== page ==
By adulthood, odds are you’ve had pink eye, or conjunctivitis, at least once in your life. Whether or not you’ve had it yourself, it’s important to recognize the signs and symptoms so you can get the care you need or call a physician for your child. Pink eye affects around six million people in the United States every year, driving many to seek urgent care for fast evaluations and low-wait treatment.
Pink eye can be extremely contagious especially if eye discharge is present. That’s why telehealth is ideal for managing conjunctivitis. Based in Dacula, Georgia, Virtually Urgent Healthcare invites you to book a telemedicine sick visit and avoid an in-person office visit altogether. Medical director and physician assistant Rolandine Vaughan, PA-C, MPAS, can evaluate your symptoms during a video call and prescribe antibiotics if you or your child needs them.
Not sure whether you’re dealing with pink eye or some other eye condition? Look for these top five common symptoms of conjunctivitis:
One of the hallmark signs of pink eye is the redness and irritation of the eye, hence the name “pink eye.” The blood vessels in the conjunctiva, the clear membrane that covers the white part of your eye, become inflamed, and this causes the white of your eye to appear red or pink. This redness can range from mild to severe and may affect one or both eyes.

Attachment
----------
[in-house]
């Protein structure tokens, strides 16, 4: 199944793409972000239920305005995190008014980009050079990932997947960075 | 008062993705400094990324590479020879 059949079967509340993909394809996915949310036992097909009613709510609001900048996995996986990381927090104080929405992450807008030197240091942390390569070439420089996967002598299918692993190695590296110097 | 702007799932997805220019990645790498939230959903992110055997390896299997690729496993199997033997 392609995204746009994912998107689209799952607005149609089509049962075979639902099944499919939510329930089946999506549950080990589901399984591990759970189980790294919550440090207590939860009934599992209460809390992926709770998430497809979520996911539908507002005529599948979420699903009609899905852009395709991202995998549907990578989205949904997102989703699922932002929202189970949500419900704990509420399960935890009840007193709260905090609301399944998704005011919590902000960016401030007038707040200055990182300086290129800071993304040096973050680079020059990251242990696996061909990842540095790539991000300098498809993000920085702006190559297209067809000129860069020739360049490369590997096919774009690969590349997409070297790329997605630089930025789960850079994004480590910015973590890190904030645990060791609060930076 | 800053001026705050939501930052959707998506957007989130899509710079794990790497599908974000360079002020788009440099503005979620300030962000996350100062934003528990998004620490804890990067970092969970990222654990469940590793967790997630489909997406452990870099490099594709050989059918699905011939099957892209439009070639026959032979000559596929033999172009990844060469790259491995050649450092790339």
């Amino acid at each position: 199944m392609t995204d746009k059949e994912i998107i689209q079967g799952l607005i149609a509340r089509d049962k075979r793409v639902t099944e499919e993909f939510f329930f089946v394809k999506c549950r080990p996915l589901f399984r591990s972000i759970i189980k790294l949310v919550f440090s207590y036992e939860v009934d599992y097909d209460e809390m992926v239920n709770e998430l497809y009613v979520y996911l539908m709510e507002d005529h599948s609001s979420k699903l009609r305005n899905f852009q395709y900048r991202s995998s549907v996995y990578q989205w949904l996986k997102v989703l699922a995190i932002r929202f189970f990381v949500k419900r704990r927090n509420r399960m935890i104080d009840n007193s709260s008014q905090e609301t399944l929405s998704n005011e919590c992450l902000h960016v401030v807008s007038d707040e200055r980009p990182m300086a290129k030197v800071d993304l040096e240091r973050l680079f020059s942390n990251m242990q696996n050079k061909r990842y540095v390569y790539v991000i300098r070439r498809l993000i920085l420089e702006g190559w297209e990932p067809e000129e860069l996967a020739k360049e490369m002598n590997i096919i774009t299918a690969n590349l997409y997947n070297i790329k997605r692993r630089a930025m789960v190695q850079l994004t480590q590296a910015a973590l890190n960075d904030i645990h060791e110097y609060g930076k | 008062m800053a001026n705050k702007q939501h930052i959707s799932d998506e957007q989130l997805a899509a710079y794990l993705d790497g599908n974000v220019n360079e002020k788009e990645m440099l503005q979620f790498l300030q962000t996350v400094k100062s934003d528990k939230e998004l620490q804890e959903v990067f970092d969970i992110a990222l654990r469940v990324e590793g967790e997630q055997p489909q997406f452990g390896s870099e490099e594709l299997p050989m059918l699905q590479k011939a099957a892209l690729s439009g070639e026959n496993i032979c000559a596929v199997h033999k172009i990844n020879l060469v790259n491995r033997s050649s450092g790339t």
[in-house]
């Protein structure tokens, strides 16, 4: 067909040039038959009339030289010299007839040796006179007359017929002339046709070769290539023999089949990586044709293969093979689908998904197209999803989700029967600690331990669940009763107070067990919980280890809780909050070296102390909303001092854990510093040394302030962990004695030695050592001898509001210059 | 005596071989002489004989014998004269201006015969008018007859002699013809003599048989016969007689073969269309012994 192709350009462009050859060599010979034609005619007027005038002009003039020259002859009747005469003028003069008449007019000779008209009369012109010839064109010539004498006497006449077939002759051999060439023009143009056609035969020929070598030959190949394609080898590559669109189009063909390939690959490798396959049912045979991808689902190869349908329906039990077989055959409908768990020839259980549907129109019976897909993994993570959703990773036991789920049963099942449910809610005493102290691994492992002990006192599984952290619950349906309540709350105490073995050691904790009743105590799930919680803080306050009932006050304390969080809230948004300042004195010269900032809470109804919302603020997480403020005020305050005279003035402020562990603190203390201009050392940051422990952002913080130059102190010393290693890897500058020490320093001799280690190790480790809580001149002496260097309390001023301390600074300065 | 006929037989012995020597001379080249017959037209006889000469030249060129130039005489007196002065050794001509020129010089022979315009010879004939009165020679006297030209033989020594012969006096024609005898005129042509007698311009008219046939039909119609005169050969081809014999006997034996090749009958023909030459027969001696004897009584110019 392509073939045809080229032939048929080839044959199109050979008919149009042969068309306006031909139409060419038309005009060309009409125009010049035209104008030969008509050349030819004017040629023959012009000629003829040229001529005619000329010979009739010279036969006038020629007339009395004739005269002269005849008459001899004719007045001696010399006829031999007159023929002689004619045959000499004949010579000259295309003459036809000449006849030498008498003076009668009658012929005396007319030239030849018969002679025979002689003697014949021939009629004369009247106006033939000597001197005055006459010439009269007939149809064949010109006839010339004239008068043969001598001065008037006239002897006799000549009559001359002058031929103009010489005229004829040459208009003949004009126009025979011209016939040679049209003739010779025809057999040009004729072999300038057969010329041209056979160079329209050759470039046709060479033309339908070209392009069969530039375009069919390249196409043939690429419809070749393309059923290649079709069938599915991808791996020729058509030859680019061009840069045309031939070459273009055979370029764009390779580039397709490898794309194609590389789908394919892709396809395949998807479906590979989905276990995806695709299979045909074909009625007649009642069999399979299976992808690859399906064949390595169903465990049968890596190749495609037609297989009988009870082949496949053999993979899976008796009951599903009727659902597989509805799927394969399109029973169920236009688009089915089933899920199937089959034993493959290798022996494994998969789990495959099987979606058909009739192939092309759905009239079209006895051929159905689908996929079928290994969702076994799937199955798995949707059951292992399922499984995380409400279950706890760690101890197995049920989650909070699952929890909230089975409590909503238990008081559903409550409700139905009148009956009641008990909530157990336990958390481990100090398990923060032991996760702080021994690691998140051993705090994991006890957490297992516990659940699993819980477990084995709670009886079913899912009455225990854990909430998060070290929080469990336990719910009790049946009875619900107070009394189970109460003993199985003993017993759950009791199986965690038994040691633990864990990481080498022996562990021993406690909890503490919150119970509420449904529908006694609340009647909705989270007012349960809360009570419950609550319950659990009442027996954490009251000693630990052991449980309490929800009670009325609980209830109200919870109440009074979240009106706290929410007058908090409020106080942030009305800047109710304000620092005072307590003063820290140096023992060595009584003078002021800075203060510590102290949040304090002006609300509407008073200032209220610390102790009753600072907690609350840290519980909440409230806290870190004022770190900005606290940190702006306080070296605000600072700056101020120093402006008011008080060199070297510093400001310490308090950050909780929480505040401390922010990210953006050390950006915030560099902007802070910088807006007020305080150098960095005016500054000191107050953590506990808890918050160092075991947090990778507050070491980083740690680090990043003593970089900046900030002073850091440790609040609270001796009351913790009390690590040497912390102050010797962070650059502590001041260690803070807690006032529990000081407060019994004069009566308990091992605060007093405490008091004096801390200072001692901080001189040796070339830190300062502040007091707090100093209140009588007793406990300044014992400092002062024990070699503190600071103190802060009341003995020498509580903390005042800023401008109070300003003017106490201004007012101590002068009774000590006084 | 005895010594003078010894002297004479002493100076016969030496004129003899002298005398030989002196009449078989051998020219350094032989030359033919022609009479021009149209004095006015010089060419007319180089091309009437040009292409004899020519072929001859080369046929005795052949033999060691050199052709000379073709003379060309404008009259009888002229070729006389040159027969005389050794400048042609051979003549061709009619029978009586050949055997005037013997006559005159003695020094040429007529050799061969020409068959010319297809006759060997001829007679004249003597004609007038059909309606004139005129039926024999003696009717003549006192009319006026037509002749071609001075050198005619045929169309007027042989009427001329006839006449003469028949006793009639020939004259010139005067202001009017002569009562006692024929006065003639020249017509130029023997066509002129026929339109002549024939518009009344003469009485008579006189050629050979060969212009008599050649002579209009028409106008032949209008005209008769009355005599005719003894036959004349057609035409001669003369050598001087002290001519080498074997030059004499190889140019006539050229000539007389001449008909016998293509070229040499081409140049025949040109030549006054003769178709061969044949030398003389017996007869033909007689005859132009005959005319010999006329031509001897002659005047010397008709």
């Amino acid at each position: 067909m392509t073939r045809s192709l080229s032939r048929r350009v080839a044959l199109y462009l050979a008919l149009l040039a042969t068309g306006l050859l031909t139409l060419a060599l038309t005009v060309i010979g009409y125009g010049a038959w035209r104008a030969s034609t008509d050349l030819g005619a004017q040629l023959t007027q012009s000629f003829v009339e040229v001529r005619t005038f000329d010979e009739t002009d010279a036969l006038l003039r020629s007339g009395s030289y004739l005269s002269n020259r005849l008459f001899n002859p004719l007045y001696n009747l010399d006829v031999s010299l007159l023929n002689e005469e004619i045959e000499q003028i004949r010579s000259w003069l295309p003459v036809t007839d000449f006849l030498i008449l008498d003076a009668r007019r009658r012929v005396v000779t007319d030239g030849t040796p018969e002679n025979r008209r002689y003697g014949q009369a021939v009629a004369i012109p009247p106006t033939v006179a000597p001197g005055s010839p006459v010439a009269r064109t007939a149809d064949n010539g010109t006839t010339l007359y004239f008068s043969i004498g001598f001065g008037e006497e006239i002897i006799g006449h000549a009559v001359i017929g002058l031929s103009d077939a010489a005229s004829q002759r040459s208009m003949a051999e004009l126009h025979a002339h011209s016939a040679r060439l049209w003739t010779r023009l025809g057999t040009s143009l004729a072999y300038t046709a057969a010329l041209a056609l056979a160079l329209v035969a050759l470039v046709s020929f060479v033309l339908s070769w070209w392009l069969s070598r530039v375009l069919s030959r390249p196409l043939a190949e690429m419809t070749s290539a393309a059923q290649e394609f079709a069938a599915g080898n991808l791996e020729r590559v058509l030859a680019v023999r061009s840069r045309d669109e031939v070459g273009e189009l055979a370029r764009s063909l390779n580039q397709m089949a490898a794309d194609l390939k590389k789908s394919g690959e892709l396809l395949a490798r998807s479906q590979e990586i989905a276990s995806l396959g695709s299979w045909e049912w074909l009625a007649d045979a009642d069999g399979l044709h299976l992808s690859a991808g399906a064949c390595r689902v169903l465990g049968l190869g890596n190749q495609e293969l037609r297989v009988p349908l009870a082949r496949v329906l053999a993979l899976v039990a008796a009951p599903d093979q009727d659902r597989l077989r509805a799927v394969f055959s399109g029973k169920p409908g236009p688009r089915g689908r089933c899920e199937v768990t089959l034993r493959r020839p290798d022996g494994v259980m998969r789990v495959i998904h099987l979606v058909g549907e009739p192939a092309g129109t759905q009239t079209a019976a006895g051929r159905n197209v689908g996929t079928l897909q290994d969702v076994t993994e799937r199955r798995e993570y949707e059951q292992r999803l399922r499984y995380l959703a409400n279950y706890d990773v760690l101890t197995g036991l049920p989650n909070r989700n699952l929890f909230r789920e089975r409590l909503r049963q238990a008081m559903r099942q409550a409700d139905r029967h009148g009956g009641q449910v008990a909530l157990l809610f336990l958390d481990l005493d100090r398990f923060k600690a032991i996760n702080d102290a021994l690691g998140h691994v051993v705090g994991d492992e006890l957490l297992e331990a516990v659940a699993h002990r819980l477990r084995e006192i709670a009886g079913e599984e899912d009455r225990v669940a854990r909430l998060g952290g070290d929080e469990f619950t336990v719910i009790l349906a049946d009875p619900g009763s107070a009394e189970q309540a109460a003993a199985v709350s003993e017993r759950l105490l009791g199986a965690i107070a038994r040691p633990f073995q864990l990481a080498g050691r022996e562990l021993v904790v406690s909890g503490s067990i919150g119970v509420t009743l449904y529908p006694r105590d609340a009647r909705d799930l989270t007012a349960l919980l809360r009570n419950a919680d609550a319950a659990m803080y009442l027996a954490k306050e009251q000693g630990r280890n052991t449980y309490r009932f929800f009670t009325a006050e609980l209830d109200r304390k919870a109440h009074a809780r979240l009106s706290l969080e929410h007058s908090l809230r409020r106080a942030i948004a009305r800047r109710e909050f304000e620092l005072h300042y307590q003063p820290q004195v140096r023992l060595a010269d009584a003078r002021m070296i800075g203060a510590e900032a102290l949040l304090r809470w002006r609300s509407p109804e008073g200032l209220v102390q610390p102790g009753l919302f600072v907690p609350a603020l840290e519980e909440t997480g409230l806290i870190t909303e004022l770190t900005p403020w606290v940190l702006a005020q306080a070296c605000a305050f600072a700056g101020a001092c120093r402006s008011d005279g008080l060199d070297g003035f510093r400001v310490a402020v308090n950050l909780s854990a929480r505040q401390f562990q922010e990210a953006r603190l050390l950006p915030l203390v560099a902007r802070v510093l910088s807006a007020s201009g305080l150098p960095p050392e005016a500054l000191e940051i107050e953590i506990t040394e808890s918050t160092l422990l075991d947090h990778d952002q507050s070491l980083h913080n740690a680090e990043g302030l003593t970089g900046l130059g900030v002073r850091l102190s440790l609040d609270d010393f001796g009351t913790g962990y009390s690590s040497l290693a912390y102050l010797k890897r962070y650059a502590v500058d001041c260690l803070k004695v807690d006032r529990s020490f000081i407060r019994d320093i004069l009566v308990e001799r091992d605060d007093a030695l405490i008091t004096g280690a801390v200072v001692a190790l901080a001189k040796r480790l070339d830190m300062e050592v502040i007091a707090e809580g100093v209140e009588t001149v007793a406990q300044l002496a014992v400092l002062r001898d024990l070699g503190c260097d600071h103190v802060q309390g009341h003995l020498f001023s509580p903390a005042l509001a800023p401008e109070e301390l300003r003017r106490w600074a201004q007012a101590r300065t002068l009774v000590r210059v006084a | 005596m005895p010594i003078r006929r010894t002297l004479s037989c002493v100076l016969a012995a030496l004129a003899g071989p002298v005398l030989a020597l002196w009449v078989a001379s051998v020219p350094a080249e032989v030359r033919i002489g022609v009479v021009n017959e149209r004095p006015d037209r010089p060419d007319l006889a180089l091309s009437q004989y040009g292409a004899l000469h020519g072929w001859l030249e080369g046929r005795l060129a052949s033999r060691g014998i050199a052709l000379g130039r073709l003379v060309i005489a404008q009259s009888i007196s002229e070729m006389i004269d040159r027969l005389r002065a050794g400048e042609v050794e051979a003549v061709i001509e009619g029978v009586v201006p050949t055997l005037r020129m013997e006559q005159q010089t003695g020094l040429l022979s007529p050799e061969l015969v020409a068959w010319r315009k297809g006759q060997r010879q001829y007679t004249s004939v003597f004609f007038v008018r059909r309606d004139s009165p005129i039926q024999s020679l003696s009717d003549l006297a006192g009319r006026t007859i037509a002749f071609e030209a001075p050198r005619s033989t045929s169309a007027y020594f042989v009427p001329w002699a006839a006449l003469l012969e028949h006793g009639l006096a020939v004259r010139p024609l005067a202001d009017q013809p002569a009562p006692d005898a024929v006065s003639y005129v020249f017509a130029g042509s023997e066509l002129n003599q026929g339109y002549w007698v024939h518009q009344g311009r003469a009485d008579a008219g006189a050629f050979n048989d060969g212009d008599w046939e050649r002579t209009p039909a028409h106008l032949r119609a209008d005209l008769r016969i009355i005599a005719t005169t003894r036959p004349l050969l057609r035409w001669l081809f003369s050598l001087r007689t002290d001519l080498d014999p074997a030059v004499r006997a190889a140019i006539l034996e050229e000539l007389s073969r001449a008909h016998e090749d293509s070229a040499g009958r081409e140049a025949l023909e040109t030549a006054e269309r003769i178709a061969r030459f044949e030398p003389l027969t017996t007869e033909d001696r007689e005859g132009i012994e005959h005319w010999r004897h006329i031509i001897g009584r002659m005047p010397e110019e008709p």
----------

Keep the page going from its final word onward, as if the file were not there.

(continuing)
Pink eye often leads to excessive tearing or a discharge from the eye. The type of discharge can vary depending on the cause of pink eye. Viral conjunctivitis typically produces a clear, watery discharge, while bacterial conjunctivitis may result in a thicker yellow or green discharge. When discharge dries, it becomes tacky and can make your eyelid stick together.
Many people with pink eye experience itching and a burning sensation in the affected eye(s). This can be especially bothersome and may lead to frequent rubbing of the eyes, which can exacerbate the condition and increase the risk of spreading the infection. When you have pink eye or suspected pink eye, it’s important to resist the urge to rub your eyes even if they’re extremely itchy.
Swelling of the eyelids is another common symptom of pink eye, particularly when pink eye comes from allergies. The eyelids may become puffy and occasionally difficult to open due to the swelling.
In some cases of pink eye, you can experience light sensitivity. Bright lights can cause discomfort and pain in the affected eye(s) upon being opened. To manage this symptom, you can dim the lighting indoors or wear sunglasses while venturing outside.
Pink eye may be highly uncomfortable, but there are treatments for all types including bacterial, viral, and allergy-related conjunctivitis. To get the care you or your child needs, call Virtually Urgent Healthcare for on-demand telehealth or book an appointment online today.